01    TTH4     CAC  05402    CARGES    HH-A4    Grief and Gender in Early Modern Literature This course will explore the relationships between grief and literature in the early modern period, with a particular focus on gender, as femininity and mourning intersected in complex ways in seventeenth-century England. Our readings will include poetry and plays from highly canonical writers (Shakespeare's Hamlet and The Winter's Tale, John Milton's Samson Agonistes, John Donne's Holy Sonnets) but we will also read...

Restoration/Eighteenth Century

358:325 Restoration and 18th Century Drama

01     ASYNCHRONOUS    05403    BUCKLEY   

358:435 Seminar: Fiction / Addiction

 01  TTH4   CAC  05417  ZITIN    HH-B4 Fiction/Addiction What can we learn about addiction from its cultural representation (chiefly in novels and memoirs)? Turning the question around, what can we learn about novels and memoirs—about the very idea of fiction—by thinking about the way addiction features in literary texts? In this course we will track the intersecting development of these two phenomena, addiction and the novel, seeking to discover how each might illuminate the other.  Worries about the...

358:435 Seminar: Jane Austen and Her World

 01  MW5   CAC  05418  FESTA   MU-112 Jane Austen and Her World                                      Why are there so many soldiers stationed in the seemingly sleepy provincial towns where the novels of Jane Austen are so often set?  Jane Austen may conjure up images of a circumscribed world of country towns, flowing dresses and decorous manners, but she lived at a moment of immense historical turmoil, marked by famine, political repression, civil tumult at home, and slavery, revolution, and the Napoleonic Wars abroad.  This course will...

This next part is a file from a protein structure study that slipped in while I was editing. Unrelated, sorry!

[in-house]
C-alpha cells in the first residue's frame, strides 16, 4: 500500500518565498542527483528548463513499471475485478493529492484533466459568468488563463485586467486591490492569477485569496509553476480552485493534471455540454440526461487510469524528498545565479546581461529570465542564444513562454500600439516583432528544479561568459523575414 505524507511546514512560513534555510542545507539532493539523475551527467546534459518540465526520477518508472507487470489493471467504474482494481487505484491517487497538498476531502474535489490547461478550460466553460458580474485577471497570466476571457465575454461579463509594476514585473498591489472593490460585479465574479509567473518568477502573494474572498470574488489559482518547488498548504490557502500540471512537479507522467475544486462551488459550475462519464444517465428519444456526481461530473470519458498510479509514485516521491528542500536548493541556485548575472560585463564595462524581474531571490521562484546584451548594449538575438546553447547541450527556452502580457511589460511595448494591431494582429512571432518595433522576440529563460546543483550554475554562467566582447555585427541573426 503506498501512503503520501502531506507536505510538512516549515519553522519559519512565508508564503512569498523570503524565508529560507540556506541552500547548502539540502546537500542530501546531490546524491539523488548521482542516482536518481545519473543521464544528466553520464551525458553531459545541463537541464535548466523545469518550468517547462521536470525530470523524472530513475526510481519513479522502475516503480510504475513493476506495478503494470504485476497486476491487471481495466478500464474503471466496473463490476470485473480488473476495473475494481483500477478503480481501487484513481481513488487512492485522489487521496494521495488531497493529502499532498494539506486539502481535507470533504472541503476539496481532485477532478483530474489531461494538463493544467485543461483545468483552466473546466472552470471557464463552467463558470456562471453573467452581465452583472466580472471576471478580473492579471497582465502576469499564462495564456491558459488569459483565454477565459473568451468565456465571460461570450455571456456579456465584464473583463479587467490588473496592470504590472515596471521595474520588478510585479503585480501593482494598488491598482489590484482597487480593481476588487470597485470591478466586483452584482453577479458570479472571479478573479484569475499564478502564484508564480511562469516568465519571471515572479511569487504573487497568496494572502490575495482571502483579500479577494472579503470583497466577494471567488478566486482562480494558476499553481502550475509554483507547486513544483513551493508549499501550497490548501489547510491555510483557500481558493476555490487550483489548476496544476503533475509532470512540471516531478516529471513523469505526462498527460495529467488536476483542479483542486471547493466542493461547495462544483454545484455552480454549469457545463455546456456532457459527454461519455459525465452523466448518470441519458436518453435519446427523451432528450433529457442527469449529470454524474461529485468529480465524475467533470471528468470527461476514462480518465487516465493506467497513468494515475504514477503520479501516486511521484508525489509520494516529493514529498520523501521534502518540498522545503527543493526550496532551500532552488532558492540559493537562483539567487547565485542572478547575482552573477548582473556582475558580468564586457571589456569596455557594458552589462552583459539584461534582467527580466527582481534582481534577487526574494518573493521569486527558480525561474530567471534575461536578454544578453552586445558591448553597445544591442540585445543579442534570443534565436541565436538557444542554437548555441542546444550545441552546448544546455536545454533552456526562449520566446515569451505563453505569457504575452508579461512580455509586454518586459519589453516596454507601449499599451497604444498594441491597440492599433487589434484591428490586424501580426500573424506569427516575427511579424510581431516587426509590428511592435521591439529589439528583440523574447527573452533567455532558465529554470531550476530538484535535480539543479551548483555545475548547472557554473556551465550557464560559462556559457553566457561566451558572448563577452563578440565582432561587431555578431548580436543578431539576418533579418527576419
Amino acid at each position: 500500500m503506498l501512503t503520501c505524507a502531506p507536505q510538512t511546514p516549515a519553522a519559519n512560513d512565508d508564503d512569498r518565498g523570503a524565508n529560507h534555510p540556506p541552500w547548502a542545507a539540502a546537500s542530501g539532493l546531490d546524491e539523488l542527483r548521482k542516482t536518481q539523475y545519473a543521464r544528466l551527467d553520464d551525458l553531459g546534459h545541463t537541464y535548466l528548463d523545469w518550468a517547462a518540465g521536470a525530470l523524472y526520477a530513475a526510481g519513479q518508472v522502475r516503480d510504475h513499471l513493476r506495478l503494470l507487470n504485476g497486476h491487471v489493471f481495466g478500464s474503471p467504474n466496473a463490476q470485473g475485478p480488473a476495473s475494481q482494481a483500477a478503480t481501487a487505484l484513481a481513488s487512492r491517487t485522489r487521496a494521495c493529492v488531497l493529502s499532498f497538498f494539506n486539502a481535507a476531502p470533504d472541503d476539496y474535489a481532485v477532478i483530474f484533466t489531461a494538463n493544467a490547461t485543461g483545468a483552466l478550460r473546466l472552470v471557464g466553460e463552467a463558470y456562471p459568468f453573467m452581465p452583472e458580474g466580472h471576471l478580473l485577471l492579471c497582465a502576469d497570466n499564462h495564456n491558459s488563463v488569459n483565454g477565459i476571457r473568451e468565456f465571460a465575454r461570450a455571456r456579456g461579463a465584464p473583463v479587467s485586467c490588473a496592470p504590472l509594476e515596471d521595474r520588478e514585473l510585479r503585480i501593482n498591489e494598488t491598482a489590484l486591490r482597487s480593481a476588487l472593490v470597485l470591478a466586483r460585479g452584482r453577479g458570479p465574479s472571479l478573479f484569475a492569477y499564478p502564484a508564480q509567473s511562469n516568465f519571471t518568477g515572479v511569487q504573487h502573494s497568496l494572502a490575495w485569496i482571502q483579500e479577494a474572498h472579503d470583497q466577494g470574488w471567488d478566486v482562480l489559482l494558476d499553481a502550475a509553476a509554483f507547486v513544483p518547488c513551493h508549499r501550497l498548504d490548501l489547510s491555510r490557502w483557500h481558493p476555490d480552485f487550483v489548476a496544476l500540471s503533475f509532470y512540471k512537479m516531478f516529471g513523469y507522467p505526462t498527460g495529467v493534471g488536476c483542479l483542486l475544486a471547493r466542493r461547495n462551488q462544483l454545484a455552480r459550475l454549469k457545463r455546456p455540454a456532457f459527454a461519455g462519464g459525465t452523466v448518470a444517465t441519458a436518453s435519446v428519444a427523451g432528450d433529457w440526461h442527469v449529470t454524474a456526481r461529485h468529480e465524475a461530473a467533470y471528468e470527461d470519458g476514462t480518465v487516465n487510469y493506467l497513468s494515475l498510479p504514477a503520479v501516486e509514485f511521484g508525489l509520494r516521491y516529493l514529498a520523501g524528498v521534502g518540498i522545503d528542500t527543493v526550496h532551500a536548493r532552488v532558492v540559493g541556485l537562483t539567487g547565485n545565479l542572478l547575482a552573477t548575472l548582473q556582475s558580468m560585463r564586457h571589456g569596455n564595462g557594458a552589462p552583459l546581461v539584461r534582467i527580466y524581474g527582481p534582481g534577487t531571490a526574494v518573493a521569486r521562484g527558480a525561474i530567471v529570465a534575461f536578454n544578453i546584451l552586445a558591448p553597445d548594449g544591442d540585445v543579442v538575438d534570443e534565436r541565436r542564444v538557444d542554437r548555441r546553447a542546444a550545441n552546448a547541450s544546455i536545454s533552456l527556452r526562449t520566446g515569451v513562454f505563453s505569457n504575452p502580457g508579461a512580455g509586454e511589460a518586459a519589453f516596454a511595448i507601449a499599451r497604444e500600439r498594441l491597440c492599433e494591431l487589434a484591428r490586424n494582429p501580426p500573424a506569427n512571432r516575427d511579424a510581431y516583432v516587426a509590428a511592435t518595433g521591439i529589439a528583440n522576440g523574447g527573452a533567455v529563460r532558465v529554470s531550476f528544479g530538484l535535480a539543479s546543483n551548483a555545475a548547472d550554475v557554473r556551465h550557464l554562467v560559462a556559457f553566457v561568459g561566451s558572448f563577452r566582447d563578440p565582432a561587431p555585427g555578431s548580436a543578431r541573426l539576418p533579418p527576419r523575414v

Seminars

358:435 Seminar: Fiction / Addiction

 01  TTH4   CAC  05417  ZITIN    HH-B4 Fiction/Addiction What can we learn about addiction from its cultural representation (chiefly in novels and memoirs)? Turning the question around, what can we learn about novels and memoirs—about the very idea of fiction—by thinking about the way addiction features in literary texts? In this course we will track the intersecting development of these two phenomena, addiction and the novel, seeking to discover how each might illuminate the other.  Worries about the...

358:435 Seminar: Jane Austen and Her World

 01  MW5   CAC  05418  FESTA   MU-112 Jane Austen and Her World                                      Why are there so many soldiers stationed in the seemingly sleepy provincial towns where the novels of Jane Austen are so often set?  Jane Austen may conjure up images of a circumscribed world of country towns, flowing dresses and decorous manners, but she lived at a moment of immense historical turmoil, marked by famine, political repression, civil tumult at home, and slavery, revolution, and the Napoleonic Wars abroad.  This course will...

358:436 Seminar: Nineteenth Century Literature and Culture

01   TTH4   CAC   05419   IANNINI   HC-S126

358:436 Victorian Stories of Mystery and Detection

01   MTH2  CAC  05420   WILLIAMS  MU-003 Victorian Stories of Mystery and Detection  The figure of “the detective” came into prominence in the Victorian period. We will have fun studying this phenomenon, including many of the most important figures – and culminating with Arthur Conan Doyle’s famous figure, Sherlock Holmes. The reading list will begin with Edgar Allan Poe’s “The Murders in the Rue Morgue” and “The Purloined Letter.” We will read two masterpieces of Victorian fiction: Charles Dickens’s Bleak...

358:437 Seminar: Twentieth Century Literature and Culture

01   MTH2   CAC   05421   JURECIC  HC-S120 In the mid-to-late twentieth century, there were a remarkable number of women essayists who were not yet recognized as public intellectuals, but who were, in fact, ahead of their time. In 1962, Rachel Carson wrote about climate change in Silent Spring. Susan Sontag wrote about photography and the ethics of regarding others from 1977-2003. Joan Didion redefined the essay between the 1960s and 2000s, analyzing cultural as well as national politics. In the 1980s,...

358:445 Seminar: Black (In) Translation